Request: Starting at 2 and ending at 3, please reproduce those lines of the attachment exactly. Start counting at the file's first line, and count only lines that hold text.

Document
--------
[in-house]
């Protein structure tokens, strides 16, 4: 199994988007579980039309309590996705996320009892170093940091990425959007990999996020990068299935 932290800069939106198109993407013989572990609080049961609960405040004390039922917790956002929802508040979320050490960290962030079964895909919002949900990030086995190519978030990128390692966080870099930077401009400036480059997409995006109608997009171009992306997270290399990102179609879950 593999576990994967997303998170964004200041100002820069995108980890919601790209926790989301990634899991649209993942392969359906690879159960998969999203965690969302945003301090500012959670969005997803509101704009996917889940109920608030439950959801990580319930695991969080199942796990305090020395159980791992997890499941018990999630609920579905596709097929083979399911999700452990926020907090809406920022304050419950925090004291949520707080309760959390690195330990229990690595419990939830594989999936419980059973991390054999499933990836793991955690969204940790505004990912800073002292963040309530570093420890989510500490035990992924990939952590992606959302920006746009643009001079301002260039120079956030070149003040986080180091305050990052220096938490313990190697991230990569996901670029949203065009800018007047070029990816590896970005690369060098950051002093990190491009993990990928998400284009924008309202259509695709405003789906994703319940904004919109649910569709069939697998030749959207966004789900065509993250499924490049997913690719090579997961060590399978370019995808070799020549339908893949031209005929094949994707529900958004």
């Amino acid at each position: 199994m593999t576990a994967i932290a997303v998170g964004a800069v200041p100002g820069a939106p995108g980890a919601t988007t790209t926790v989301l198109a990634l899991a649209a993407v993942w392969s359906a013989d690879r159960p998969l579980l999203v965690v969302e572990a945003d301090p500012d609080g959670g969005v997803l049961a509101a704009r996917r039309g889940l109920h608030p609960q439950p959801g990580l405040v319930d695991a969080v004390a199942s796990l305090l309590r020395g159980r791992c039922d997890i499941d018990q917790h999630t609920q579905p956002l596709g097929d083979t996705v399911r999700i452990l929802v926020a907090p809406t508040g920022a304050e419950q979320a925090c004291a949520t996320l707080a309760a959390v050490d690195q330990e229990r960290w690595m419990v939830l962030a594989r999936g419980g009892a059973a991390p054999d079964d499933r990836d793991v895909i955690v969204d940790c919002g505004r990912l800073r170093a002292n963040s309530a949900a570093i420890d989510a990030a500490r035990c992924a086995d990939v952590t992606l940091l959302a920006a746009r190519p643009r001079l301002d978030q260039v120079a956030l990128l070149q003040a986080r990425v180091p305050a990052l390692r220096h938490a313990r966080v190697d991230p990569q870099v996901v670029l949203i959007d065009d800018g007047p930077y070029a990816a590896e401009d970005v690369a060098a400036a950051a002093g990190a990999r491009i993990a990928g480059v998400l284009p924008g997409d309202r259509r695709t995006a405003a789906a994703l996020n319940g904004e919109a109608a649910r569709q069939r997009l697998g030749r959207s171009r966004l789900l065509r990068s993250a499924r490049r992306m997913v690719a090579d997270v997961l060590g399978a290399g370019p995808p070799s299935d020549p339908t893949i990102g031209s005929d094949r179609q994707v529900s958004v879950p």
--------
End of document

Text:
């Protein structure tokens, strides 16, 4: 199994988007579980039309309590996705996320009892170093940091990425959007990999996020990068299935 932290800069939106198109993407013989572990609080049961609960405040004390039922917790956002929802508040979320050490960290962030079964895909919002949900990030086995190519978030990128390692966080870099930077401009400036480059997409995006109608997009171009992306997270290399990102179609879950 593999576990994967997303998170964004200041100002820069995108980890919601790209926790989301990634899991649209993942392969359906690879159960998969999203965690969302945003301090500012959670969005997803509101704009996917889940109920608030439950959801990580319930695991969080199942796990305090020395159980791992997890499941018990999630609920579905596709097929083979399911999700452990926020907090809406920022304050419950925090004291949520707080309760959390690195330990229990690595419990939830594989999936419980059973991390054999499933990836793991955690969204940790505004990912800073002292963040309530570093420890989510500490035990992924990939952590992606959302920006746009643009001079301002260039120079956030070149003040986080180091305050990052220096938490313990190697991230990569996901670029949203065009800018007047070029990816590896970005690369060098950051002093990190491009993990990928998400284009924008309202259509695709405003789906994703319940904004919109649910569709069939697998030749959207966004789900065509993250499924490049997913690719090579997961060590399978370019995808070799020549339908893949031209005929094949994707529900958004």
């Amino acid at each position: 199994m593999t576990a994967i932290a997303v998170g964004a800069v200041p100002g820069a939106p995108g980890a919601t988007t790209t926790v989301l198109a990634l899991a649209a993407v993942w392969s359906a013989d690879r159960p998969l579980l999203v965690v969302e572990a945003d301090p500012d609080g959670g969005v997803l049961a509101a704009r996917r039309g889940l109920h608030p609960q439950p959801g990580l405040v319930d695991a969080v004390a199942s796990l305090l309590r020395g159980r791992c039922d997890i499941d018990q917790h999630t609920q579905p956002l596709g097929d083979t996705v399911r999700i452990l929802v926020a907090p809406t508040g920022a304050e419950q979320a925090c004291a949520t996320l707080a309760a959390v050490d690195q330990e229990r960290w690595m419990v939830l962030a594989r999936g419980g009892a059973a991390p054999d079964d499933r990836d793991v895909i955690v969204d940790c919002g505004r990912l800073r170093a002292n963040s309530a949900a570093i420890d989510a990030a500490r035990c992924a086995d990939v952590t992606l940091l959302a920006a746009r190519p643009r001079l301002d978030q260039v120079a956030l990128l070149q003040a986080r990425v180091p305050a990052l390692r220096h938490a313990r966080v190697d991230p990569q870099v996901v670029l949203i959007d065009d800018g007047p930077y070029a990816a590896e401009d970005v690369a060098a400036a950051a002093g990190a990999r491009i993990a990928g480059v998400l284009p924008g997409d309202r259509r695709t995006a405003a789906a994703l996020n319940g904004e919109a109608a649910r569709q069939r997009l697998g030749r959207s171009r966004l789900l065509r990068s993250a499924r490049r992306m997913v690719a090579d997270v997961l060590g399978a290399g370019p995808p070799s299935d020549p339908t893949i990102g031209s005929d094949r179609q994707v529900s958004v879950p």